One thing we love about Sambo is the emphasis on quick submissions and lock-flow type joint attacks.  Unlike BJJ, which, in its current state as a sport, emphasizes extensive guard-play (and minimal little takedowns), Са́мбо is fast, guard-play is minimized, and the subs are quick and sometimes violent. Of course, BJJ is about quick subs as well, but it's also a lot about sweeps from guard and guard passing (especially at the world class level).

Check out this very tight flow from an americana-type sub to an armbar. Then check out another that illustrates a reverse armbar to a gnarly wrist attack.  You've seen all of this before, but not quite like this. 

Sidenote: is a pretty burly site with great original content.  Too bad my Russian language skills don't exist.

Thursday, August 14, 2014


Is the world a better place than it was 10 or 20 years ago?  We say yes.

Sure, you've got Islamic extremists beheading ethnic minorities in Iraq, Russian empire building in in Eastern Europe and a continuous cycle of violence and death in Gaza.  Even worse, the price of a decent açaí bowl has really gotten out of control. But, the children are learning Jiu Jitsu, and that's what really matters.

Ten years ago, I could not have imagined watching a video on YouTube featuring a 22-year black belt World Champion phenom teaching a seminar to very little children on one of the more elegant and nuanced open guard techniques in BJJ.  God bless our modern society and Jiu Jitsu!

Monday, August 11, 2014


Ladies and gents, for those of you privileged enough to watch Metamoris this past weekend, you were in for a huge surprise. Yes, this is a spoiler alert - meaning that if you skip over reading this, you'll be angry. As far as I am concerned, M4 surpassed all the other M's combined. We are pretty sure this event left a lot of BJJ practitioners scratching their heads and pondering not only the outcomes and styles within the event, but also trying to figure out WTF Ryron Gracie is talking about.

So the matchups and the winners:

Garry Tonen v Kit Dale:
A quick back and forth with Kit on top, Tonnen scrambles for the back and grabs a sneaky front choke in the transition. Kit flips over to escape, but Tonnen lands in mount to finish the Aussie in seconds!

Saulo Ribeiro vs Rodrigo "Comprido" Medeiros:
A super technical standup match between two legends of the game. Obviously the kimonos slowed the overall match down, but for us it was truly entertaining. Technique for technique each man fought for grips for well over half the match. Saulo hit a beautiful drop seonage about 10mins into the fight, but soon after it was back on the feet. The match ended with some exciting sweeps back and forth and ended in a draw. We are pretty sure this match left a lot of BJJ players confused as to why both men didn't flying scissor each other.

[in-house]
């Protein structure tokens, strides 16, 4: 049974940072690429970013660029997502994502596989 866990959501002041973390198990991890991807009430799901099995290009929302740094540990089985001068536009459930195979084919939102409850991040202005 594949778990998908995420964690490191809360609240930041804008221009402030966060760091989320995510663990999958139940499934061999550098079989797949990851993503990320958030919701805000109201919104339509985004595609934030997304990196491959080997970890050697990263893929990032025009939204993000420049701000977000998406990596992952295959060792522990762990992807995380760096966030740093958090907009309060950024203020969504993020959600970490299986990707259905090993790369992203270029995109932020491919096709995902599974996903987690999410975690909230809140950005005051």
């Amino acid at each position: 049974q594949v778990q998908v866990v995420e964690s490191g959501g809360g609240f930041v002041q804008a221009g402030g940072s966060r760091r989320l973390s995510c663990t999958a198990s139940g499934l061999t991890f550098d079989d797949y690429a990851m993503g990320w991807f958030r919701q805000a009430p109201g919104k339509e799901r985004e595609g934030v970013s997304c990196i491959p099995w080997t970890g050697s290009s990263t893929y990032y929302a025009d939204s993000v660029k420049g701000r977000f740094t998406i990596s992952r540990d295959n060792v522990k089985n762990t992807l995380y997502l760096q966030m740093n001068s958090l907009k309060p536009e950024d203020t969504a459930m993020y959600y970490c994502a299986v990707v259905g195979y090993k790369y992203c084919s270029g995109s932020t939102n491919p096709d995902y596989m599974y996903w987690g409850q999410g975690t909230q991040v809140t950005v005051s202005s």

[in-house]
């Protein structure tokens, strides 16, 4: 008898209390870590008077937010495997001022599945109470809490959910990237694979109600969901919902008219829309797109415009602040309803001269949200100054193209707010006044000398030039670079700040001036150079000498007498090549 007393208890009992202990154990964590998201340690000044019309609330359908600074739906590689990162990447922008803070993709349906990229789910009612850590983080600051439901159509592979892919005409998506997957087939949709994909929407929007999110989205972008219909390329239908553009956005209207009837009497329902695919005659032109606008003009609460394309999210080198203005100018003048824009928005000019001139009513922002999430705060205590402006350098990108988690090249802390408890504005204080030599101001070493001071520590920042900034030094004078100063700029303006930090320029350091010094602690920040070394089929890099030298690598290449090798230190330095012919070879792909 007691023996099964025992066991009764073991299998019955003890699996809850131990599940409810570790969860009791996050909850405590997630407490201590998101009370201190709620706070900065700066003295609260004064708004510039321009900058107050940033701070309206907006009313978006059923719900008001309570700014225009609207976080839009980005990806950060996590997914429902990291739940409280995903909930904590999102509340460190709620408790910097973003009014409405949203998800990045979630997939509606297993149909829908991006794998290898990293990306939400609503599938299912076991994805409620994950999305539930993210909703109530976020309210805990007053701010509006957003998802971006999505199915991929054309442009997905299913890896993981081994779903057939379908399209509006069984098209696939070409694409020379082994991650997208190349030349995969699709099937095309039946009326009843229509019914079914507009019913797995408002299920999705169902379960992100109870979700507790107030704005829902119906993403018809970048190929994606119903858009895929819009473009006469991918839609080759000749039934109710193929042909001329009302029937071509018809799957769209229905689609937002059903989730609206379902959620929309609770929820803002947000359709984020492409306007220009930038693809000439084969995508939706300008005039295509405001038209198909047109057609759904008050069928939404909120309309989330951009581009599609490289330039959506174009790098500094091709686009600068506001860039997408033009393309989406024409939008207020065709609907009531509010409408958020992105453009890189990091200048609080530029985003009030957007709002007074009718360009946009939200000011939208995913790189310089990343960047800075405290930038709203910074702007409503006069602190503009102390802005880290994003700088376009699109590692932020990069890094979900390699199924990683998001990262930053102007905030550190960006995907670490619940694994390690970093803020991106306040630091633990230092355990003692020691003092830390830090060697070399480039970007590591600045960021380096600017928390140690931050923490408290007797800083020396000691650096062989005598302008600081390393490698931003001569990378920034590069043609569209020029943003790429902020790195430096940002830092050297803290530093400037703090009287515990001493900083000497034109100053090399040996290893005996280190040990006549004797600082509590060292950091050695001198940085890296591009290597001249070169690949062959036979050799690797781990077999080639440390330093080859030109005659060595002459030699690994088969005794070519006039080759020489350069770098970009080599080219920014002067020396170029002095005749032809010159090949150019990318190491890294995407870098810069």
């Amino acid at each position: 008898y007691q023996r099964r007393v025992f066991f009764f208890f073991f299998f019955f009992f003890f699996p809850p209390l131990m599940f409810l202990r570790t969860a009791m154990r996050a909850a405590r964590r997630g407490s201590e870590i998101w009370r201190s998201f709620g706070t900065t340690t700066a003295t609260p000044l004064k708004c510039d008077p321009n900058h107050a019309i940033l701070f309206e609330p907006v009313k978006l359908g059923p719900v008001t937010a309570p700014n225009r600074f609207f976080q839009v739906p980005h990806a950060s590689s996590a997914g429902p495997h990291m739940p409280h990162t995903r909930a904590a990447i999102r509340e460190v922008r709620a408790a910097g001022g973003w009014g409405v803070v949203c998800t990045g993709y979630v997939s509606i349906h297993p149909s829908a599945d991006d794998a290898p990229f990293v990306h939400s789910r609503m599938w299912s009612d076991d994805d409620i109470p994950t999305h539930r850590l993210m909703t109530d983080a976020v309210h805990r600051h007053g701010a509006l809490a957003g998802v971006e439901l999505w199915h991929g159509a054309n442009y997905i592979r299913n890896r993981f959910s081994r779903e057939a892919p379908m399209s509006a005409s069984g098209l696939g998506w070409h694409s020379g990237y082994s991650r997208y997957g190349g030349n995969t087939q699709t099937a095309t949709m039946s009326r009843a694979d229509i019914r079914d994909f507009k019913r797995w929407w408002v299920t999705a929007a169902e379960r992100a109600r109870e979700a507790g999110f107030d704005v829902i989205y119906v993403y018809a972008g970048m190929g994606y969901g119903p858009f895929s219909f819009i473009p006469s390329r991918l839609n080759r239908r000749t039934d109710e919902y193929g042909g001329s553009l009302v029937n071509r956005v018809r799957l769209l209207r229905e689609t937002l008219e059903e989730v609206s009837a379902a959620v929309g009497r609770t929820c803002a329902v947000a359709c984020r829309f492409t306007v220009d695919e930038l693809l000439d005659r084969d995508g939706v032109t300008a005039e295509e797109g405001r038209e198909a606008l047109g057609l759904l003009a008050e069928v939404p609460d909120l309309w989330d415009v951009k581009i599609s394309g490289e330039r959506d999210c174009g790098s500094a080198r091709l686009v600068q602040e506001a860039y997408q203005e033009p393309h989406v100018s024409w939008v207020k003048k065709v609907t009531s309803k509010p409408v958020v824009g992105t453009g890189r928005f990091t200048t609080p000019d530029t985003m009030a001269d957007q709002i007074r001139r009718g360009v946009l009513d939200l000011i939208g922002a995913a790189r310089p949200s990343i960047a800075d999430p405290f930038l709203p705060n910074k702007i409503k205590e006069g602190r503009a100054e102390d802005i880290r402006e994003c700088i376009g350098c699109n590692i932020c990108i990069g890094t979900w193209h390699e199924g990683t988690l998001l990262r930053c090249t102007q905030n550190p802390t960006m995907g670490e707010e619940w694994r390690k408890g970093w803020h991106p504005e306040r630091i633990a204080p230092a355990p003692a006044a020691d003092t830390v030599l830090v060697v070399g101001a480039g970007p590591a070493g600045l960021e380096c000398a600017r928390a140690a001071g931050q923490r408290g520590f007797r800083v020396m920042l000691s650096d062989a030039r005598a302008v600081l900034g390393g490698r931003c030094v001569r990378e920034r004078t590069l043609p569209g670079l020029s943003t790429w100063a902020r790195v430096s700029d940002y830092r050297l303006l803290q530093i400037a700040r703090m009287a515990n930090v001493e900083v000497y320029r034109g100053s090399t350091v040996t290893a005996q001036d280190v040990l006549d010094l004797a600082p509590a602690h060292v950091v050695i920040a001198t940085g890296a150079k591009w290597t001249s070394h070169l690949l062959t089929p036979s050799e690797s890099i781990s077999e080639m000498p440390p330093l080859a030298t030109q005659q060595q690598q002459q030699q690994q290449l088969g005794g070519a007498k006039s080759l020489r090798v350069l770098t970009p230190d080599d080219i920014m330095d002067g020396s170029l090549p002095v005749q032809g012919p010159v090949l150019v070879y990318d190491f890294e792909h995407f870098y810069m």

Secret Match Glover v Yoshida:
In the secret match, neither opponent knew who they would face until they stepped on the mat. Hardcore fans cheered when Shoot Wrestler Yoshida was announced, and out of know where Jeff Glover jumped on the mats to face him after removing his headset and suit. The match was a display of unbelievable grappling positions, control and technique, that left us in awe. Of course Glover clowned around and gave up position several times to somehow wind up in threatening spots. The back and forth was both entertaining and super technical. Ryron Gracie made a surprise cameo to add his two cents and fill in for Glover, whom he did not have a whole lot of nice things to say about. What topped off the match was Ryron scolding Glover for "running away' and saying "We need to keep it realistic." Now most of you, by this point have heard the "Let's keep it fun" propaganda or the "It's about survival" speech. As with most things Gracie, I'm tired of hearing it. Keeping it realistic and survival really have no place in a submission only grappling tourneys. It's a sport, and as a sport it's not realistic, and if sports were about survival everyone would be the winner.

Keenan v Vinny:
I was super excited for this match. Both guys are incredibly strong yet very flexible and both strike with laser like precision. That was the opposite of this match. Vinny kept top pressure with a bit of hesitation to engage in the spinny-spinny-worm-abolo. Vinny quickly locked up a nasty heelhook in transition that would have tapped 99% of people. I guess Keenan is that 1%. Anyway, Keenan played footsies for the remainder of the match until he established mount and went for an armbar triangle when time ran out. Total action can be encompassed in less than a minutes time. Two high level guys who unfortunately didn't match up well and it disappointed us, aw-shucks.

Galvao v Sonnen:
The much anticipated match that we all knew would end in submission. This fight was hyped from the start and rehyped with the possibility of the NSAC, intervening. In the end Sonnen landed a beautiful low single that dropped Galvao to his butt. From that point on Sonnen played patty cake until Galvao established a deathgrip and double unders to take his back and finish with the RNC.

Barnett v Lister:
By far, two of my favorite grapplers aside from Sakuraba. My thoughts initially were that Lister was going to have his hands full and his leg lock game would be far from dominant vs a competitor that was not only significantly heavier than him, but also had an equal leg game. It played out just like that, Lister avoided the standup game of Barnett and pulled butterfly to guard. From here Barnett would dominate on top with incredible pressure and passing. Lister stayed strong through several bent arm lock attack and a crooked-head-scissor. With 30 seconds left, Barnett passes Lister's guard again, stops him from turning away and baits him for the head and arm kesa position. From there it's game over, Barnet locks his hands and sits out for the tap and thousands of BJJ player's heads explode. It was an incredible match that utilized pure catch wrestling for the win.

Quick Overview:
Tonnen is a beast, Throws do exist in BJJ, Surprise match was amazing, Keenan and Vinny disappoint,  Yoshida and Glover are awe inspiring, Barnett uses old school wrestling to sub Lister for the first time in 16 years.

M4 did not disappoint,  our highlights include a diversity in style match ups as well as thinking outside the confines of just BJJ. If Metamoris continues down this path we will see more and more amazing matches with grapplers (young and old) from all disciplines participating. Events like M4 will hopefully continue to grow grappling arts for the best and make them known in the mainstream.

**And as a side note, earlier I replaced Sato for Yoshida. Yes it was a mistake, yes he is "another asian guy," but in my defense they have almost an identical background, game, and fight at the same weight. And for those idiots that still don't know who I am talking about - its Rumina Sato. Shit happens, oh well...